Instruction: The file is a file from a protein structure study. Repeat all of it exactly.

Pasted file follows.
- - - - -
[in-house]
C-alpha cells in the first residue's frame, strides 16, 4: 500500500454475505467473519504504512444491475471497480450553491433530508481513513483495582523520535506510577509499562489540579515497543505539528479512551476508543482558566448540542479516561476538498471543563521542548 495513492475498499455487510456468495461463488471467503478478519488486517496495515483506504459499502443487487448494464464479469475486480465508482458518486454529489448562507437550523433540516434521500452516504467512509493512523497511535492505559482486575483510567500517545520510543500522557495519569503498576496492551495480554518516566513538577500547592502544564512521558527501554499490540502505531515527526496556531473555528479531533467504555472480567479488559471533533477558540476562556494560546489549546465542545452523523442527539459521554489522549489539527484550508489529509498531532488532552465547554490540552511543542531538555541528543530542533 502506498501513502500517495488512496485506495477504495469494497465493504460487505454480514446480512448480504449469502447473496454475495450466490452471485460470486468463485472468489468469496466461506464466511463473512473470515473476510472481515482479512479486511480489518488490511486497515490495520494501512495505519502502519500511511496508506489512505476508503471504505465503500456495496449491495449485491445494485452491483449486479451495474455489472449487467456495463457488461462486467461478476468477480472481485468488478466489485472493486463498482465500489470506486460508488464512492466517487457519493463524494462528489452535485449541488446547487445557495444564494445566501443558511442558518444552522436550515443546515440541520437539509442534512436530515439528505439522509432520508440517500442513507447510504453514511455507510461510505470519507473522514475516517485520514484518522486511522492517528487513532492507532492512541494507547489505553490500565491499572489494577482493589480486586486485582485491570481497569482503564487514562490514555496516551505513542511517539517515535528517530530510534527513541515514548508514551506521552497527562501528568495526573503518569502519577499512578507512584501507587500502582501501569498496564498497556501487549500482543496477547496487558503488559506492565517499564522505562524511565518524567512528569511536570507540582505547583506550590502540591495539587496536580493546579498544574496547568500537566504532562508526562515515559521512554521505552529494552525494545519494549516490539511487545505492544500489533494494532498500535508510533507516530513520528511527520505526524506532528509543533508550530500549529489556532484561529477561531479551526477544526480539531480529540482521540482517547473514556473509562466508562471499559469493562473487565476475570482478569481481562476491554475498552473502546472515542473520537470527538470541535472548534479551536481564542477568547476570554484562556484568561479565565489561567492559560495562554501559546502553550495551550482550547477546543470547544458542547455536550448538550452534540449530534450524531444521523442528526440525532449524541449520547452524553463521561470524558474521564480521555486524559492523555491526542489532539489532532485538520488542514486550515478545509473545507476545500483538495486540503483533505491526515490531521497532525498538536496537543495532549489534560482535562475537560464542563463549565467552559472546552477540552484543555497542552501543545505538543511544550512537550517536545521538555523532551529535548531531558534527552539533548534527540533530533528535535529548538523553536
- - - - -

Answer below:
[in-house]
C-alpha cells in the first residue's frame, strides 16, 4: 500500500454475505467473519504504512444491475471497480450553491433530508481513513483495582523520535506510577509499562489540579515497543505539528479512551476508543482558566448540542479516561476538498471543563521542548 495513492475498499455487510456468495461463488471467503478478519488486517496495515483506504459499502443487487448494464464479469475486480465508482458518486454529489448562507437550523433540516434521500452516504467512509493512523497511535492505559482486575483510567500517545520510543500522557495519569503498576496492551495480554518516566513538577500547592502544564512521558527501554499490540502505531515527526496556531473555528479531533467504555472480567479488559471533533477558540476562556494560546489549546465542545452523523442527539459521554489522549489539527484550508489529509498531532488532552465547554490540552511543542531538555541528543530542533 502506498501513502500517495488512496485506495477504495469494497465493504460487505454480514446480512448480504449469502447473496454475495450466490452471485460470486468463485472468489468469496466461506464466511463473512473470515473476510472481515482479512479486511480489518488490511486497515490495520494501512495505519502502519500511511496508506489512505476508503471504505465503500456495496449491495449485491445494485452491483449486479451495474455489472449487467456495463457488461462486467461478476468477480472481485468488478466489485472493486463498482465500489470506486460508488464512492466517487457519493463524494462528489452535485449541488446547487445557495444564494445566501443558511442558518444552522436550515443546515440541520437539509442534512436530515439528505439522509432520508440517500442513507447510504453514511455507510461510505470519507473522514475516517485520514484518522486511522492517528487513532492507532492512541494507547489505553490500565491499572489494577482493589480486586486485582485491570481497569482503564487514562490514555496516551505513542511517539517515535528517530530510534527513541515514548508514551506521552497527562501528568495526573503518569502519577499512578507512584501507587500502582501501569498496564498497556501487549500482543496477547496487558503488559506492565517499564522505562524511565518524567512528569511536570507540582505547583506550590502540591495539587496536580493546579498544574496547568500537566504532562508526562515515559521512554521505552529494552525494545519494549516490539511487545505492544500489533494494532498500535508510533507516530513520528511527520505526524506532528509543533508550530500549529489556532484561529477561531479551526477544526480539531480529540482521540482517547473514556473509562466508562471499559469493562473487565476475570482478569481481562476491554475498552473502546472515542473520537470527538470541535472548534479551536481564542477568547476570554484562556484568561479565565489561567492559560495562554501559546502553550495551550482550547477546543470547544458542547455536550448538550452534540449530534450524531444521523442528526440525532449524541449520547452524553463521561470524558474521564480521555486524559492523555491526542489532539489532532485538520488542514486550515478545509473545507476545500483538495486540503483533505491526515490531521497532525498538536496537543495532549489534560482535562475537560464542563463549565467552559472546552477540552484543555497542552501543545505538543511544550512537550517536545521538555523532551529535548531531558534527552539533548534527540533530533528535535529548538523553536